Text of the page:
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Judgment of the Court (Sixth Chamber) of 7 May 1992.

Colegio Oficial de Agentes de la Propriedad Inmobiliaria v José Luis Aguirre Borrell and others.

C-104/91 • ECLI:EU:C:1992:202 • 61991CJ0104

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Colegio Oficial de Agentes de la Propriedad Inmobiliaria v José Luis Aguirre Borrell and others.

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Keywords

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1. Free movement of persons ° Freedom of establishment ° Estate agents ° Access to the profession ° Obligation on Member States to assess equivalence between the diplomas and qualifications required under national law and those obtained in the Member State of origin ° Obligation to give decisions which state reasons and which are capable of being the subject of judicial proceedings

(EEC Treaty, Arts 52 and 57)

2. Free movement of persons ° Freedom of establishment ° Pursuit of a regulated profession by a national of another Member State who does not fulfil the conditions laid down by the host State ° Imposition of criminal penalties ° Whether permissible ° Conditions

(EEC Treaty, Arts 52 and 57)

Summary

1. Articles 52 and 57 of the Treaty must be interpreted as meaning that:

° in the absence of a directive on the mutual recognition of diplomas, certificates or other evidence of formal qualifications relating to the profession of estate agent, the authorities of a Member State, in response to a request for permission to practice that profession from a national of another Member State who holds a diploma or qualification relating to the pursuit of that profession in his State of origin, must assess the extent to which the knowledge and skills certified by the diplomas or professional qualifications obtained by the person concerned in his State of origin correspond to those required by the rules of the host State;

° where there is only partial equivalence between the diplomas or qualifications, the authorities of the host State are entitled to require the person concerned to show that he has acquired the knowledge and skills which are lacking by requiring him to pass an examination if necessary;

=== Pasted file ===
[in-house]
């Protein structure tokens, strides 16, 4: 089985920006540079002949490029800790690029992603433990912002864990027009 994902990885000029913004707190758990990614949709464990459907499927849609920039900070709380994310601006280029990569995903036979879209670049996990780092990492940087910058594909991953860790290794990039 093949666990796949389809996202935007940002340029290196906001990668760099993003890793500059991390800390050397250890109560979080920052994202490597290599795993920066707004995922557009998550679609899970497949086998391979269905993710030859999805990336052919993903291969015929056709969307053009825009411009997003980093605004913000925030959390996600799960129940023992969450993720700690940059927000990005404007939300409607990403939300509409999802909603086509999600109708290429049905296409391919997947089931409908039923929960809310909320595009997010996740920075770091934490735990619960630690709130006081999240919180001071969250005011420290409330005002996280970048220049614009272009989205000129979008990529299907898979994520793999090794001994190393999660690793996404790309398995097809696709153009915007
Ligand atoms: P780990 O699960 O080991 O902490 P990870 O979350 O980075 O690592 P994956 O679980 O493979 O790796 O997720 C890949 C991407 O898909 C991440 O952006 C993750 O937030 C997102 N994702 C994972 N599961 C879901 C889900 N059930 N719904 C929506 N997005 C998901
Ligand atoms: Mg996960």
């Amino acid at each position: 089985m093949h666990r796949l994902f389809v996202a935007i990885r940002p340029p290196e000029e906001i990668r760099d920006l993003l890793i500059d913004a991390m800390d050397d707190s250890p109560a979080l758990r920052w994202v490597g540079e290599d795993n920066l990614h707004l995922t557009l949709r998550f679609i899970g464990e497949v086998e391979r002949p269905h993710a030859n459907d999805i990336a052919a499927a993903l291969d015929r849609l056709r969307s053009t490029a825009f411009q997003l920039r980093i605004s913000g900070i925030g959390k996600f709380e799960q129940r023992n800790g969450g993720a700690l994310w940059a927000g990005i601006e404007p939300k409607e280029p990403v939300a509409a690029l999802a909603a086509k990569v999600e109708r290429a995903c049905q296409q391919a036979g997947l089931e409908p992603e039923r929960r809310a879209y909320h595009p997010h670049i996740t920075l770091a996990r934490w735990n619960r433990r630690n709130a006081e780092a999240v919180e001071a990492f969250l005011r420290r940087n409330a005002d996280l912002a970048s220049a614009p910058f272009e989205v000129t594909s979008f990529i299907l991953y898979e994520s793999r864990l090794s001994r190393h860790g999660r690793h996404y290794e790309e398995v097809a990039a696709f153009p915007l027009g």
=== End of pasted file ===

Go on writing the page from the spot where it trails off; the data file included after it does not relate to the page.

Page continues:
° the decision to deny a national of another Member State recognition or equivalent treatment of the diploma or professional qualification awarded to him by the Member State of which he is a national must be capable of being the subject of judicial proceedings in which its legality under Community law can be reviewed and the person concerned must be able to ascertain the reasons for the decision taken.

2. Subject to the obligation on the part of the authorities of the host State, in the absence of a directive on the mutual recognition of diplomas, certificates or other evidence of formal qualifications relating to a regulated profession, to examine whether the diploma or professional qualification awarded by another Member State to a Community national is equivalent to the diploma or qualification required by the legislation of the first State, and to the requirement that the examination procedure must fulfil certain conditions with regard, in particular, to the statement of reasons for an adverse decision and the remedies available against such a decision, Articles 52 and 57 of the Treaty do not preclude a Member State from imposing criminal penalties in respect of the pursuit of that regulated profession by a national of another Member State who does not fulfil the conditions laid down by the legislation of the host Member State.

Parties

In Case C-104/91,

REFERENCE to the Court under Article 177 of the EEC Treaty by the Juzgado de Instruccion No 20 of Madrid for a preliminary ruling in the proceedings pending before that court between

Colegio Oficial de Agentes de la Propiedad Inmobiliaria

and

J.L. Aguirre Borrell,

S.K. Newman,

S. Aguirre Gil de Biedma,

M.J. Cepeda Ruiz,

P. Aguirre Gil de Biedma,

Ministerio Fiscal,

on the interpretation of Articles 52 and 57 of the EEC Treaty and Council Directive 67/43/EEC of 12 January 1967 concerning the attainment of freedom of establishment and freedom to provide services in respect of activities of self-employed persons connected with: 1. matters of "Real Estate" (excluding 6401) (ISIC Group ex 640), 2. the provision of certain "Business services not elsewhere classified" (ISIC Group 839), (OJ, English Special Edition 1967, p. 3),